Lawbreed Blog

Estate Residents Can’t Be Compelled to Pay Dues; Court Rules

A Federal High Court in Ikoyi, Lagos, has delivered a landmark judgement that Nigerians who live in a residential estate cannot be compelled to be a member of the Community Development Association (CDA) popularly known as residents’ association of estate.

This decision of the Court has put an end to any future arbitrariness of resident associations in Nigeria. By this decision, payment of dues is now voluntary and forcing residents to be members has now been declared unconstitutional. Residents in Lagos State will no longer be subjected and compelled to pay outrageous membership dues and other levies. The judgement was delivered on Friday, 25th of September, 2020, by Honorable Justice Oweibo, sitting at the Federal High Court, Ikoyi, Lagos.

This suit (FHC/L/CS/982/2020) was filed by Megawatts Nigeria Ltd (Applicant) through its counsel Mr. Kayode Adeniji of Lawracles LP, against the Registered Trustees of Gbagada Phase II Residents’ Association and others as respondents. Facts deposed to on court processes show that Gbagada Phase II Residents Association had been sending notices: requesting the payment of estate dues from 2017 to 2020 for sums ranging from 300 hundred thousand to 200 thousand naira annually, to Megawatts Nigeria Limited.

The position of the Residents Association is that since Megawatts Nig. Ltd is a company resident within the estate, it is bound to pay demanded dues and levies. The position of megawatts on the other hand is that since it provides for its own security, waste management and other services the estate claims to be providing, it is not bound to pay dues.

This is in addition to the fact that Megawatts is not a member of the association. Megawatts further claimed that the estate security prevented its trucks from accessing the estate in order to compel and coerce the applicant to pay requested fees. ‘The primary issue before the court was whether a person; resident in an estate can be compelled and coerced into membership of a resident association? The court ruled in favour of Megawatts Nig. Ltd and awarded cost against Gbagada Phase II Residents Association.

The court further declared that no one can be forced to be a member of a residential association, be it a company operating within the space of the residential estate or a person who is a resident in that estate. The court considered section 40 of the 1999 CFRN as Amended which states that: “Every person shall be entitled to assemble freely and associate with other persons, and in particular he may form or belong to any political party, trade union or any other association for the protection of his interests… “.


However see the Supreme Court decision in the case of : AKUNWATA OGBOGU MBANEFO v. NWAKAIBIE HENRY MOLOKWU & 6 ORS (2014) 1-2S.C. (Pt II) 137 @ 164-165 paragraphs 5- 15 published by LAWBREED LIMITED where the Supreme Court held concerning the subject matter of Whether or not open to members of voluntary Associations to pick and choose which aspects of the Rules of the association they want to comply with under the guise of constitutional provisions on Right to Freedom of Association.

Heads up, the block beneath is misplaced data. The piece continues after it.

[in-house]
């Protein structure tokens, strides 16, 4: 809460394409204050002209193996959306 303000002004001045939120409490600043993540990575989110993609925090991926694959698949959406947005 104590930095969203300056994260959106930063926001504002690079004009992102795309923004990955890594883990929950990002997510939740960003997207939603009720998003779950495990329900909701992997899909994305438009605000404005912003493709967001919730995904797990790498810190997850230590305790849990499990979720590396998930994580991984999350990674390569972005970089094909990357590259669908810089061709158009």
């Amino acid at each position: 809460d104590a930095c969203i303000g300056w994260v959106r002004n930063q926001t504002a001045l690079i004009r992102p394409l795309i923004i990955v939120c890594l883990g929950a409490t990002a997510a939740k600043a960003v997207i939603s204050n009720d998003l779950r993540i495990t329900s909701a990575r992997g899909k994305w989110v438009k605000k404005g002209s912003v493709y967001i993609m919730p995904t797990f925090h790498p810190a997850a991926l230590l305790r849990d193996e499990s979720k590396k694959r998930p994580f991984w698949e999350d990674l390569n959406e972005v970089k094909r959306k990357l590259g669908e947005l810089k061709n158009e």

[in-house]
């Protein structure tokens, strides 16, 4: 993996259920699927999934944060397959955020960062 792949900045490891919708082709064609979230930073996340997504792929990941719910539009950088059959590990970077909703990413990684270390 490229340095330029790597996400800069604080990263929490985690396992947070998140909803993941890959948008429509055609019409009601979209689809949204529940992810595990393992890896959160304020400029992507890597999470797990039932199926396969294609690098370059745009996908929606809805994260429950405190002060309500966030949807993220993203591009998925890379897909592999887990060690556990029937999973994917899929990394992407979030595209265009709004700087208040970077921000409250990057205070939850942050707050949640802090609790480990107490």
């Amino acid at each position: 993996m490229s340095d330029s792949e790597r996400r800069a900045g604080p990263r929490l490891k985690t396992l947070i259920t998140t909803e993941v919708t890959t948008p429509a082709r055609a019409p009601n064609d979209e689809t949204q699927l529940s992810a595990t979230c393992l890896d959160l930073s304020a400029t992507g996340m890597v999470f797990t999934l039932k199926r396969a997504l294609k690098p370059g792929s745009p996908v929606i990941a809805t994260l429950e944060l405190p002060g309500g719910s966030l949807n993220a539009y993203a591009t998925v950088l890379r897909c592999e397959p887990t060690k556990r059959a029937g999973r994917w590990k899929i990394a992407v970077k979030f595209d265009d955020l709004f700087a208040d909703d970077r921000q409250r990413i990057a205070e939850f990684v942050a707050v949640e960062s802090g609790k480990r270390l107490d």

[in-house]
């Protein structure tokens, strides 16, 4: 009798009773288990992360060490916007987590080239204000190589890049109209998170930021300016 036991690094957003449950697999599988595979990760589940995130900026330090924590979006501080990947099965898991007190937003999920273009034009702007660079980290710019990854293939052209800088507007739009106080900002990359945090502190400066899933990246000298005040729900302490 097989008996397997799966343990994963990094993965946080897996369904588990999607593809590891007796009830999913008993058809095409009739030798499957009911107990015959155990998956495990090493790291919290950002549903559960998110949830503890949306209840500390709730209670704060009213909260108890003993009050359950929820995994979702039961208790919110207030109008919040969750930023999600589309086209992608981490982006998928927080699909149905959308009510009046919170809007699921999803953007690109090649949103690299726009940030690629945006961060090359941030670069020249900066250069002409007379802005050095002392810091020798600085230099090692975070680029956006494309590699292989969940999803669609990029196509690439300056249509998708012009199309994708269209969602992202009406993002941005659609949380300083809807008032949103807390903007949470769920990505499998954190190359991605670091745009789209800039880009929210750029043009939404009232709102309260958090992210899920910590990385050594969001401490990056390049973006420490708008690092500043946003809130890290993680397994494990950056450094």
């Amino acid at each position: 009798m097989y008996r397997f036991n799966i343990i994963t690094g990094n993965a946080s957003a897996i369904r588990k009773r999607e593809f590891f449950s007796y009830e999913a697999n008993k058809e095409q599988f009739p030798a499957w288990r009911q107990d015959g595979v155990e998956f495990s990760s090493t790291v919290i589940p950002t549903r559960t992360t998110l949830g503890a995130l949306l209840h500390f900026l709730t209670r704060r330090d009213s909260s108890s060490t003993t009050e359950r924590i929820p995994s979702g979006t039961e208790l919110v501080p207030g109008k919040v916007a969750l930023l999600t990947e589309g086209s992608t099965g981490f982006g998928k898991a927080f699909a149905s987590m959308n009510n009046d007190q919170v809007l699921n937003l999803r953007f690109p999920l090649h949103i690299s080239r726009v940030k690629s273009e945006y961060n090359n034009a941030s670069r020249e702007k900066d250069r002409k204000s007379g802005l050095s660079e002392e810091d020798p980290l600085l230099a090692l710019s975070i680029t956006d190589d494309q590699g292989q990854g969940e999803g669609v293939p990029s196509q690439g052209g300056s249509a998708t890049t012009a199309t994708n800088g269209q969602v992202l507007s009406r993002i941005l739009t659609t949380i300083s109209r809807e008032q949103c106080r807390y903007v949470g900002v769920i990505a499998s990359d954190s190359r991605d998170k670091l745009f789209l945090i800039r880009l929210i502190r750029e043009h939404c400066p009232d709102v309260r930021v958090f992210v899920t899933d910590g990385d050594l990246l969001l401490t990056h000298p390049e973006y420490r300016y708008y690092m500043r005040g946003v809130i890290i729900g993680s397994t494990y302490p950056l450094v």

The Supreme Court per Odili JSC; delivering the leading Judgment held as follows :

“It is to be stated that when the Appellant entered and became a full member of the Agbalanze Society, he did so with the full knowledge and freewill to adhere to the rules and regulations guiding it. Therefore, it is not for him to pick and choose which aspect suits him at a given time and which he is at liberty to do away with. To wish to so choose is to first disengage from the association otherwise, he is bound wholly and entirely to what has been provided by the association for the association or members on how its operations are to be conducted. In this regard, I would like to apply the principle as enunciated in the case of: Alhaji Balarabe Musa v. Peoples Redemption Party (PRP) (1981) 2 NCLR 763 at 769 per Adefarasin, CJ:-

“The court would not interfere in a case like this one where members of a voluntary association have come to a decision within the provisions of their Constitution even if the decision is unreasonable. Circumstances have not arisen by which the court ought to intervene. I am therefore not inclined to quash a resolution of the PRP that PRP Governors should no longer attend institutionalized meeting of Governors. To my mind that resolution does not amount to a violation of the fundamental rights provided for under Sections 32, 36, 37 and 38 of the Constitution. It is my view that it is still open for the Applicant to attend any meeting he may wish and no one may stop him. But, so far as the party is concerned, it is to have the right to discipline its members. As a voluntary association, it has the right to lay down its own decisions even when they are unreasonable. They should be obeyed or the member in disobedience is entitled to quit.

The party is in its own right supreme over its own affairs. This must be said loudly and clearly, unless it has violated its own constitutional provisions the court would not interfere. The court will not substitute its own will for that of a political party or any other voluntary association. Those who join clubs, or associations or political parties must be made aware of the perils of membership. The majority will must prevail whether it is reasonable or unreasonable.”

click here to read full Judgment > https://www.lawbreed.com/site/search-for-case/?case_ref=540

READ ALSO  Court freezes 20 bank accounts of Bauchi State over N1.5bn debt

 

Lawbreed Limited

Publishers of Judgments of The Supreme Court of Nigeria (S.C Report) - on the Authority of the Supreme Court of Nigeria

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